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Tandem Breakers: What You Need to Know

Does your home or building need tandem breakers to meet your electrical output requirements?

If so, you must first understand wherethey can be installed, if at all, or these powerful breakers will end up doing more harm than good.

Tandem Breakers

What Is a Tandem Breaker?

Tandem breakers are extremely easy to identify. Their name says it all. If you look at a slot that was made for a single circuit breaker and, instead, you find two narrow breakers, you’ve identified a tandem breaker.

Many electricians even call them “cheater” breakers for their ability to fit two into a location designed for just one. These breakers are used when the entire panel has otherwise been filled to capacity, meaning they’re the only option for adding to its capability.

Other prefixes you may hear attached to these types of breakers include:

  • Double
  • Duplex
  • Half-height
  • Half-inch
  • Slimline
  • Twin
  • Wafer

Your typical two-pole circuit breaker connects to a panelboard through two distinct poles. It has a common tip so as to disconnect from these two poles simultaneously. Tandem breakers do not have this kind of connection.

Are “Cheater Breakers” Safe?

Given this common alternative to their name, many people worry that tandem circuit breakers may be dangerous, that they may somehow overtax the panel and lead to blowing circuits or even something much worse.

Fortunately, despite that moniker, tandem circuit breakers are completely safe to use provided your panelboard was meant to house them and that you install them in the correct locations.  

If these devices were dangerous, GE tandem breakers, Square D tandem breakers, and options from other well-respected brands wouldn’t exist.

Does My Panelboard Allow Tandem Circuit Breakers?

Nonetheless, despite the fact that some very popular brands manufacture tandem circuit breakers, you still need to know how to check if your panelboard allows them or installation could be extremely dangerous.

Check the Model Name of Your Circuit Breaker

The first thing to check is the name of your panelboard. You’ll find your answer in the first four-digit number.

For example, a G3040BL1200 tells you that it offers 30 spaces but can support 40 total circuits. The only way it could do this is if it allows for tandem circuit breakers.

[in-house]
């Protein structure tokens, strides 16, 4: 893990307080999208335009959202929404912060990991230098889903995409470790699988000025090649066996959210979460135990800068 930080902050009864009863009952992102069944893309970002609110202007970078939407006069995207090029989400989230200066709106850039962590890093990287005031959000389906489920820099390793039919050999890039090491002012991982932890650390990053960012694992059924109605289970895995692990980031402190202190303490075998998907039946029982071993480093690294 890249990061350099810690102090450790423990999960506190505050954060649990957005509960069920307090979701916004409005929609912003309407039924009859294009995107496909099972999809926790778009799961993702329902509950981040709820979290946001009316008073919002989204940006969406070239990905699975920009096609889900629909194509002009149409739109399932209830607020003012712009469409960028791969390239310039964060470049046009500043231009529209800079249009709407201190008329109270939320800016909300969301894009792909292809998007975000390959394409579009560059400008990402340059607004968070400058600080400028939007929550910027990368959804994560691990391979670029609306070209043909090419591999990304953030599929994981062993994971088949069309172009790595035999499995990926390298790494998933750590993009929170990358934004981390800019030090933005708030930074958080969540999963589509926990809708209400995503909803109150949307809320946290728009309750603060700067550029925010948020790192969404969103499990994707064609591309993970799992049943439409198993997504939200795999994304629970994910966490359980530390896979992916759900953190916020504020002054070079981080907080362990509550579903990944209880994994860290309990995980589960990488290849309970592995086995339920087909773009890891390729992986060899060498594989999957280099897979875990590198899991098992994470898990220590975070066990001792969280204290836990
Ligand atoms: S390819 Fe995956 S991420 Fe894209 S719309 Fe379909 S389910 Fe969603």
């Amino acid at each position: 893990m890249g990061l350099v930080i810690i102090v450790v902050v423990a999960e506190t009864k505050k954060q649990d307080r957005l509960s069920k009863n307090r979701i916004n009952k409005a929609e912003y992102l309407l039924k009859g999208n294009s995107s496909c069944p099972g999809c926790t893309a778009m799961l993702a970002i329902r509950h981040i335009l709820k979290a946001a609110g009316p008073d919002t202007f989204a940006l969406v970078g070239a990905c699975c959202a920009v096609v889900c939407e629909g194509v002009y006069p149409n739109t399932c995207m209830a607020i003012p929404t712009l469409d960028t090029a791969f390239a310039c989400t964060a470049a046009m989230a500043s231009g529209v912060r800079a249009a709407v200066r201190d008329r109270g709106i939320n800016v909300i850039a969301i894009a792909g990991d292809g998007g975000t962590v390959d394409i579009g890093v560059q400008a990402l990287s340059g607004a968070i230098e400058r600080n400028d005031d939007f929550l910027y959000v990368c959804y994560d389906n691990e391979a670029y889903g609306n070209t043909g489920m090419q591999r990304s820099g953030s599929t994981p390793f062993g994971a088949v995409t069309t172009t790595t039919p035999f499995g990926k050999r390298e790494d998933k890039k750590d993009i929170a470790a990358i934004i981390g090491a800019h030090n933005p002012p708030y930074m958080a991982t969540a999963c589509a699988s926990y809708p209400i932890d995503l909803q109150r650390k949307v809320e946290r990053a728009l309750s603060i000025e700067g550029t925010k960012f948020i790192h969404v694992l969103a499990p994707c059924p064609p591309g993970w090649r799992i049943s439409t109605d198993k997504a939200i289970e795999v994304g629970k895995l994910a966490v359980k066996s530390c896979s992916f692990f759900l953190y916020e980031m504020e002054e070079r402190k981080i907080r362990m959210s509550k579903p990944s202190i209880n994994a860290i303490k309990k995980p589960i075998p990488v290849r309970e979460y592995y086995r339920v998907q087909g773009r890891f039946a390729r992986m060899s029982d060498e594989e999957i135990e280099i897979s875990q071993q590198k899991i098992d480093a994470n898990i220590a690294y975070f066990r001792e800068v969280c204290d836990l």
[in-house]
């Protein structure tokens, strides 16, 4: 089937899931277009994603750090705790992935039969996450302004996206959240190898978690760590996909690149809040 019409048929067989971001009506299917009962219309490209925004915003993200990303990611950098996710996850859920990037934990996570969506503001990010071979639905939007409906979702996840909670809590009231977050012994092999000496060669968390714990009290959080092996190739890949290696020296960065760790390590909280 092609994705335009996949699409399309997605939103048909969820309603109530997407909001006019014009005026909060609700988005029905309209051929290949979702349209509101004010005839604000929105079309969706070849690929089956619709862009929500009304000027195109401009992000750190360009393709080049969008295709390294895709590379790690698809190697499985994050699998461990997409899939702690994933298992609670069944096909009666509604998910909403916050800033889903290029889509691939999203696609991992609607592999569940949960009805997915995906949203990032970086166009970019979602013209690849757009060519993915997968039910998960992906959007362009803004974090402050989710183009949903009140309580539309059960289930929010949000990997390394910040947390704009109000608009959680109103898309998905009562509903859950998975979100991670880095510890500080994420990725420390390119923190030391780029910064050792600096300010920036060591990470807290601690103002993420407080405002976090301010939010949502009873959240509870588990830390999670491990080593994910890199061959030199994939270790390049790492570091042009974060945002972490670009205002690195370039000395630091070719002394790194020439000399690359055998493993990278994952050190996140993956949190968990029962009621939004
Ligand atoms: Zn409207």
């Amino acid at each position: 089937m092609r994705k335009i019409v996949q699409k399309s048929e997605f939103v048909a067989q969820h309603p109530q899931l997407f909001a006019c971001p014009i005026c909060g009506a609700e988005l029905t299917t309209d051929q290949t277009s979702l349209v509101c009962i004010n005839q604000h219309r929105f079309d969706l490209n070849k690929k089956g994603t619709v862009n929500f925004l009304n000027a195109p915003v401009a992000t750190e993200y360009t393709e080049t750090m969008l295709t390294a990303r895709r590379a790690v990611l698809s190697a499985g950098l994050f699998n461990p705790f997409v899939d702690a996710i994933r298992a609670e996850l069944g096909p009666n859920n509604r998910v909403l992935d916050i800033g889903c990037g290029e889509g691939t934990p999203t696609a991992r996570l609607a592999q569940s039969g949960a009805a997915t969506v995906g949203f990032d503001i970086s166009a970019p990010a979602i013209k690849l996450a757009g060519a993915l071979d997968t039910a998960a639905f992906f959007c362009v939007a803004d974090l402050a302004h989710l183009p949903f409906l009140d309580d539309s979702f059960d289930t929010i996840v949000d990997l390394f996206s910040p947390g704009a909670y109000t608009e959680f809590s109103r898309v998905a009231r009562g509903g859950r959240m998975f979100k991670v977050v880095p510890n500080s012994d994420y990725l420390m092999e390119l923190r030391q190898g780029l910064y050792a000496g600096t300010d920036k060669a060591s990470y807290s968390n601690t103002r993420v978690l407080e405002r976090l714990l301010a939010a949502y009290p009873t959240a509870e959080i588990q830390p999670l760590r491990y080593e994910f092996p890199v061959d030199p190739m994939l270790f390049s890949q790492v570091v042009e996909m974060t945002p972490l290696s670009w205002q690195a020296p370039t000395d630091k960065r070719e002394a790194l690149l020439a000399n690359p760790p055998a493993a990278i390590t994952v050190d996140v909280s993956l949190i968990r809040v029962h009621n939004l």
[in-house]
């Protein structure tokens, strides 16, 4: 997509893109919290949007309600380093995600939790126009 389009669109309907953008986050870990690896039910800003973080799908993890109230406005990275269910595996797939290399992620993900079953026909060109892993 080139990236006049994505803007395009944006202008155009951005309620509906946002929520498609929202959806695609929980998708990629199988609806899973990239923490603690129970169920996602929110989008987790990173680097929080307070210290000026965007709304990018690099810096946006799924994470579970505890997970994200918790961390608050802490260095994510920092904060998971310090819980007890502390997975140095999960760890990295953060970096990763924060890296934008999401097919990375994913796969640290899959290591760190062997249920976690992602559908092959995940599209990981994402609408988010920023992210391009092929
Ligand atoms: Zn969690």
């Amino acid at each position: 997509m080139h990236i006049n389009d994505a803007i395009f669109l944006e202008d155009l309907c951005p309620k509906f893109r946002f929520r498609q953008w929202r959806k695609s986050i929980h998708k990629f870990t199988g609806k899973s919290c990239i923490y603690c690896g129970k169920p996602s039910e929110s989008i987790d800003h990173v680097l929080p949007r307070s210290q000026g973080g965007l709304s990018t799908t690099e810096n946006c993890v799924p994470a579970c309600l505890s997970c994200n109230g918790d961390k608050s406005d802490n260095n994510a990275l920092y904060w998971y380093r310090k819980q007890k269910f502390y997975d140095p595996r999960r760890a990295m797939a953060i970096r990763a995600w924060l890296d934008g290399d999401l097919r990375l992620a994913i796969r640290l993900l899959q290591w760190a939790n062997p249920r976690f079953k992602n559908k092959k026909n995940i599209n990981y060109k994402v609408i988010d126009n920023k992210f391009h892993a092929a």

On the other hand, if your panel is a G3030BL1150, you know that it has 30 spaces but only allows for 30 circuits. If you installed even one tandem breaker, you’d exceed that amount, so this panel does not allow for them.

Check the Panelboard’s Diagram

If you don’t know the model name of your panelboard, you can always check its diagram. This will show you not just iftandem breakers are allowed but, if so, where they can be installed.

Those slots that only allow full-sized breakers will be empty. Those that allow for tandem breakers will feature a single line inside the slot.

Another way of showing this will be a diagram that has one single line, representing the entire panel, with individual lines sprouting off it, representing the breakers. Any line that turns into two (these lines usually have a marked “hump” to them) shows you where tandem breakers are allowed, if at all.

Many diagrams offer some kind of key, so be sure to check for that before trying to interpret it. For example, some panelboard diagrams will show lines in each and every empty slot, though that actually represents only full-sized breakers.

Properly Using Tandem Breakers

Whether you use GE tandem breakers, Square D tandem breakers, or some other brand, they are an incredibly convenient and cost-effective way to get more output from your panel. However, don’t risk trying to install them where they’re not supported or you’ll have a potential fire hazard on your hands.

In the case where tandem breakers have been used where they don’t belong, the best path forward is to replace the entire panelboard to avoid any future problems due to the damage these breakers may have already caused.